The Celtic Way of Doubling Groups

"Belonging proceeds believing"

Because of its geographical distance, Ireland was out of the loop of the first round of major evangelization by the church. When it was evangelized by Saint Patrick, it operated underneath the radar of Roman control. Thus, its breed of Christianity grew up independently of much of the rest of the church. It was, to use modern missions terminology, an indigenous church.

Depending on who you listen to, Ireland was thoroughly Christianized between one and three generations--incredibly rapid growth by anyone's standards. Thus, it become a great model for us to study.

Here is an excerpt from George Hunter's excellent book, The Celtic Way of Evangelism that spells out the Celtic strategy for doubling groups contrasted with the Roman way:

"Bluntly stated, the Roman model for reaching people is: 1) Present the Christian message; 2) Invite them to decide to believe in Christ and become Christians and 3) If they decide positively, welcome them into the church and its fellowship. The Roman model seems very logical to us because most American evangelicals are scripted by it! We explain the gospel, they accept Christ, we welcome them into the church! Presentation, Decision, Assimilation. What could be more logical than that?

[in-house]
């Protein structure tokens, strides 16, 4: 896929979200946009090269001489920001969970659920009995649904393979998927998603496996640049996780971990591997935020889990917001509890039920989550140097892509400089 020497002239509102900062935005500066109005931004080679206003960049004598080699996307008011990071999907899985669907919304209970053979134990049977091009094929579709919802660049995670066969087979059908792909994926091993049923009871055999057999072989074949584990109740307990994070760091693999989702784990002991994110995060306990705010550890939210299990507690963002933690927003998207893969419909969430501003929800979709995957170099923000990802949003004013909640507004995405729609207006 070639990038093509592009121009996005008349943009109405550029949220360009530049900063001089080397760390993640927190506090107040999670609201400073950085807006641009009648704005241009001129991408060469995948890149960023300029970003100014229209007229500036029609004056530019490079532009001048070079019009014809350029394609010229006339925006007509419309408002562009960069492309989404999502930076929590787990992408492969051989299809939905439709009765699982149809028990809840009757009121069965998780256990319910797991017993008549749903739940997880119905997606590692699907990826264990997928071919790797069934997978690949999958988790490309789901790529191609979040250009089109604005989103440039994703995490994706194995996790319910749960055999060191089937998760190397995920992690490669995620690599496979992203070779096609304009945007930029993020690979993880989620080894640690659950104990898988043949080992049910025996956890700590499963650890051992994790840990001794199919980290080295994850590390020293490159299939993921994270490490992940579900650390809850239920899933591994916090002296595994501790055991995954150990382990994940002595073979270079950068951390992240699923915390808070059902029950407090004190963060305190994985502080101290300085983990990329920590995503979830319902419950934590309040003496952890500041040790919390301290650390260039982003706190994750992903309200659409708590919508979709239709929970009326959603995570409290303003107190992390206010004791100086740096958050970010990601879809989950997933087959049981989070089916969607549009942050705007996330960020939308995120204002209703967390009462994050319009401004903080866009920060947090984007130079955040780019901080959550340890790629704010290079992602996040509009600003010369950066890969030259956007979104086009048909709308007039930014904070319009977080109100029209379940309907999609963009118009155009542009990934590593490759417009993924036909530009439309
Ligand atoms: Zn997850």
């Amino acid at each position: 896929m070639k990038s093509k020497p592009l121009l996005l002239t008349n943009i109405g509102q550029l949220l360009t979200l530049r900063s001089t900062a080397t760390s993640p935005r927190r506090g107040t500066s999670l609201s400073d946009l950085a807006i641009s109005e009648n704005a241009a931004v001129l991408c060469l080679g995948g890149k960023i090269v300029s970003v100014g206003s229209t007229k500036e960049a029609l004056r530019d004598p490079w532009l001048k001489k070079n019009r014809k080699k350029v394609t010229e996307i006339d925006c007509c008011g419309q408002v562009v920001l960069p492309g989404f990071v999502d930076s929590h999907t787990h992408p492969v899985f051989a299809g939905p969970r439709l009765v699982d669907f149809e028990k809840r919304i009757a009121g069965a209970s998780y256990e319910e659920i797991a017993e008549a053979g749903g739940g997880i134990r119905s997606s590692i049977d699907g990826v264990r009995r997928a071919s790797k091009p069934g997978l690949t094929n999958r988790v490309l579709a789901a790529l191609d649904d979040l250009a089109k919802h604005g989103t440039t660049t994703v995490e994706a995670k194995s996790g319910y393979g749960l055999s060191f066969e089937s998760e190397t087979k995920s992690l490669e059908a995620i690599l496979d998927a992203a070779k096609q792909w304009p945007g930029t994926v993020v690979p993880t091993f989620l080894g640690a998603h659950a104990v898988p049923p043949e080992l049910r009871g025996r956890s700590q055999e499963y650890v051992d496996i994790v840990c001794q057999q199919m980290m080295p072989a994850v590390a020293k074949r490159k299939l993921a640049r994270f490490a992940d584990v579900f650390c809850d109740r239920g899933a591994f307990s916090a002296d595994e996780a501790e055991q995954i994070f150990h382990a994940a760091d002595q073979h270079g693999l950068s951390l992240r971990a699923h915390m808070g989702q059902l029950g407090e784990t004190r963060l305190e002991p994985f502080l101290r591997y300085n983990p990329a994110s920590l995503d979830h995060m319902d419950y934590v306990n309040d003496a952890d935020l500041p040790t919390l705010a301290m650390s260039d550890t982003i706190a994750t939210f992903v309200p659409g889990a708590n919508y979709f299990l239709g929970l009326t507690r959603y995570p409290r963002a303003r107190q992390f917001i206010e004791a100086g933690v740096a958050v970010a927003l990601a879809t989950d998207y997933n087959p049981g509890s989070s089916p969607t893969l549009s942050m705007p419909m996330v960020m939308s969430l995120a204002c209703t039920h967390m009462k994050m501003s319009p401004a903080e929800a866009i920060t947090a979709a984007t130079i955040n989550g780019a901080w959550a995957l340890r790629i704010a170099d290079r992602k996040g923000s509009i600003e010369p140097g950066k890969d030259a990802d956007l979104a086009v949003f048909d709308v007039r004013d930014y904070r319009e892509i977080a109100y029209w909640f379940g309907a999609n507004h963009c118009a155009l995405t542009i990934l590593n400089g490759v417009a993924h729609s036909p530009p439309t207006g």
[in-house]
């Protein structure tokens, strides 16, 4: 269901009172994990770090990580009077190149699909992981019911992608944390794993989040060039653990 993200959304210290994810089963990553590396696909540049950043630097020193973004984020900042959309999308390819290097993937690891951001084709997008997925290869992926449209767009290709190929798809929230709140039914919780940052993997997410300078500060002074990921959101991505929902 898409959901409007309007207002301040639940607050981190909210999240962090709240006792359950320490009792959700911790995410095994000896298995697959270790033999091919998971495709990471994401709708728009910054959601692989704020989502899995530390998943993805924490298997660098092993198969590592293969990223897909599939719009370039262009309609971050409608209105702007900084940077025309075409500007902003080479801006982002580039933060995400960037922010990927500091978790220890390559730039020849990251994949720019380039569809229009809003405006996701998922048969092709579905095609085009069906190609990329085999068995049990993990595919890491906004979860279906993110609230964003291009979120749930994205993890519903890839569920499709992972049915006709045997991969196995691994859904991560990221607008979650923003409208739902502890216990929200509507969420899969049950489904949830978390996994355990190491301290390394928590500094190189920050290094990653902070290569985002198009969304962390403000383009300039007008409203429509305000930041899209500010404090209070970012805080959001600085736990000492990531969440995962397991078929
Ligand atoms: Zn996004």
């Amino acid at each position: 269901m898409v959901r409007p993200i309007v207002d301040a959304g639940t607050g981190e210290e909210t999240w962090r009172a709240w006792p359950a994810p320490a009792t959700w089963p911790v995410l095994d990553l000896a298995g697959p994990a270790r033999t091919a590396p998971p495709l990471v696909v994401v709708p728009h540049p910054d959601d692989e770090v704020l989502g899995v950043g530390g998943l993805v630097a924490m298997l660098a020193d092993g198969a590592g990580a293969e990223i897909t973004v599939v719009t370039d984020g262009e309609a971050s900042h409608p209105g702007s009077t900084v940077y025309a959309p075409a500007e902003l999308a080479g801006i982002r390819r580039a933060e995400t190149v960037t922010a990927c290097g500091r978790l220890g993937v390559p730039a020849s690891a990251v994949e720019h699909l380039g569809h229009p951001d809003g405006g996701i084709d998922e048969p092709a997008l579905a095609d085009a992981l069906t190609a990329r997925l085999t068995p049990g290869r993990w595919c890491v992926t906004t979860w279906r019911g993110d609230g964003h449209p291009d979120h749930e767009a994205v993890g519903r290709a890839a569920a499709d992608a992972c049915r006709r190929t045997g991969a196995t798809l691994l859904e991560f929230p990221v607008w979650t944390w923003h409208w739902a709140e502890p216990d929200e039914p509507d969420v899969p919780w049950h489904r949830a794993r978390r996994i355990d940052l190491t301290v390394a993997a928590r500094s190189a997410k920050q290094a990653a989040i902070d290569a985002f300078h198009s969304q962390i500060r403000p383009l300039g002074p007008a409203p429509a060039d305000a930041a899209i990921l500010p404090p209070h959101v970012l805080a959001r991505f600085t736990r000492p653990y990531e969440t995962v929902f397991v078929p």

The Celtic model for reaching people works like this: 1) You first establish community with people, or bring them into the fellowship of your community of faith. 2) Within fellowship, you engage in conversation, ministry, prayer, and worship. 3) In time, as they discover that they now believe, you invite them to commit. "